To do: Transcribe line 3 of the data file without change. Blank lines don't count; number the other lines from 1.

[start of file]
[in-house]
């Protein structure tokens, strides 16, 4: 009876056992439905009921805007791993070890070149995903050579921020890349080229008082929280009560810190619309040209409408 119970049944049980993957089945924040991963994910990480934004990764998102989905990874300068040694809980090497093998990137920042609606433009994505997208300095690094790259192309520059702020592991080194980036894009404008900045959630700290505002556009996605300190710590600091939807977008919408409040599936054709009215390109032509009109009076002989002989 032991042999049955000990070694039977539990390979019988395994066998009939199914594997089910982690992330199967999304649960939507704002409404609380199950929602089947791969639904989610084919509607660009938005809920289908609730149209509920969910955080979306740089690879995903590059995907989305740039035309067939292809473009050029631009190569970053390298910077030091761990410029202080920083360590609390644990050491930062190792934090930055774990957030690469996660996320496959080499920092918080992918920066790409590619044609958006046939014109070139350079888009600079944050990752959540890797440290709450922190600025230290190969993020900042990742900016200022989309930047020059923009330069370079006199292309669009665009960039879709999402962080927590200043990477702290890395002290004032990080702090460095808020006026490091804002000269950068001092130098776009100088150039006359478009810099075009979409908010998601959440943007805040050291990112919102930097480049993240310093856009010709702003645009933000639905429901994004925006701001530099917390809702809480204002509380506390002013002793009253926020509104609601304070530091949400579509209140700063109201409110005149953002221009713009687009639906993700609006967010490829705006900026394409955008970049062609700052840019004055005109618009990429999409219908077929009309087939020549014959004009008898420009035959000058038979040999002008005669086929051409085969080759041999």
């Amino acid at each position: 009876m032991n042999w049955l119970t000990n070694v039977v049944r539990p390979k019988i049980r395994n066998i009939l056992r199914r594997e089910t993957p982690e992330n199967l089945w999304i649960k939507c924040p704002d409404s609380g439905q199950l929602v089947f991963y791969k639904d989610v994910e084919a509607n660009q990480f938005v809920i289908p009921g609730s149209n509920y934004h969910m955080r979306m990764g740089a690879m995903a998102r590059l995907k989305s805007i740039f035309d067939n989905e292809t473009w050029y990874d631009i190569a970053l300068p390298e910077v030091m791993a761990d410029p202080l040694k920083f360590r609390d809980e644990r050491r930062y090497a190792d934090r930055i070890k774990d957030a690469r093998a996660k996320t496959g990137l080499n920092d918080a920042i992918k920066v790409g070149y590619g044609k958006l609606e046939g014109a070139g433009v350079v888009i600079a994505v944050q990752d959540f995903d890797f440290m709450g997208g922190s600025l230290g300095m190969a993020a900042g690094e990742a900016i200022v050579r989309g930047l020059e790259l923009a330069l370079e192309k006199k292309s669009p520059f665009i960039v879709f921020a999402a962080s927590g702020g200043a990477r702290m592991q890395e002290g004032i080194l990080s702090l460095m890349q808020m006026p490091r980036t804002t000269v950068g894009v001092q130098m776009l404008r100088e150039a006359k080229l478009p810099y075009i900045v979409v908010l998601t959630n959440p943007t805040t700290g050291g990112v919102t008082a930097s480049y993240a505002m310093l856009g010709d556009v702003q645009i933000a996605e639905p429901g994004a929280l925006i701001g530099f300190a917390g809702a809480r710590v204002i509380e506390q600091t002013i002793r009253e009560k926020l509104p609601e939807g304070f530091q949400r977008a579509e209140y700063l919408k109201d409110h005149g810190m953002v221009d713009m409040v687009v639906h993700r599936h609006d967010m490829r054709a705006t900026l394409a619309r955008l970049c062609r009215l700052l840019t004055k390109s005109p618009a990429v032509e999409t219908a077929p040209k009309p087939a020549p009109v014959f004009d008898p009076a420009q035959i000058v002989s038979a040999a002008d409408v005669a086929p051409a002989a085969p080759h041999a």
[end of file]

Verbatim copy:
């Amino acid at each position: 009876m032991n042999w049955l119970t000990n070694v039977v049944r539990p390979k019988i049980r395994n066998i009939l056992r199914r594997e089910t993957p982690e992330n199967l089945w999304i649960k939507c924040p704002d409404s609380g439905q199950l929602v089947f991963y791969k639904d989610v994910e084919a509607n660009q990480f938005v809920i289908p009921g609730s149209n509920y934004h969910m955080r979306m990764g740089a690879m995903a998102r590059l995907k989305s805007i740039f035309d067939n989905e292809t473009w050029y990874d631009i190569a970053l300068p390298e910077v030091m791993a761990d410029p202080l040694k920083f360590r609390d809980e644990r050491r930062y090497a190792d934090r930055i070890k774990d957030a690469r093998a996660k996320t496959g990137l080499n920092d918080a920042i992918k920066v790409g070149y590619g044609k958006l609606e046939g014109a070139g433009v350079v888009i600079a994505v944050q990752d959540f995903d890797f440290m709450g997208g922190s600025l230290g300095m190969a993020a900042g690094e990742a900016i200022v050579r989309g930047l020059e790259l923009a330069l370079e192309k006199k292309s669009p520059f665009i960039v879709f921020a999402a962080s927590g702020g200043a990477r702290m592991q890395e002290g004032i080194l990080s702090l460095m890349q808020m006026p490091r980036t804002t000269v950068g894009v001092q130098m776009l404008r100088e150039a006359k080229l478009p810099y075009i900045v979409v908010l998601t959630n959440p943007t805040t700290g050291g990112v919102t008082a930097s480049y993240a505002m310093l856009g010709d556009v702003q645009i933000a996605e639905p429901g994004a929280l925006i701001g530099f300190a917390g809702a809480r710590v204002i509380e506390q600091t002013i002793r009253e009560k926020l509104p609601e939807g304070f530091q949400r977008a579509e209140y700063l919408k109201d409110h005149g810190m953002v221009d713009m409040v687009v639906h993700r599936h609006d967010m490829r054709a705006t900026l394409a619309r955008l970049c062609r009215l700052l840019t004055k390109s005109p618009a990429v032509e999409t219908a077929p040209k009309p087939a020549p009109v014959f004009d008898p009076a420009q035959i000058v002989s038979a040999a002008d409408v005669a086929p051409a002989a085969p080759h041999a």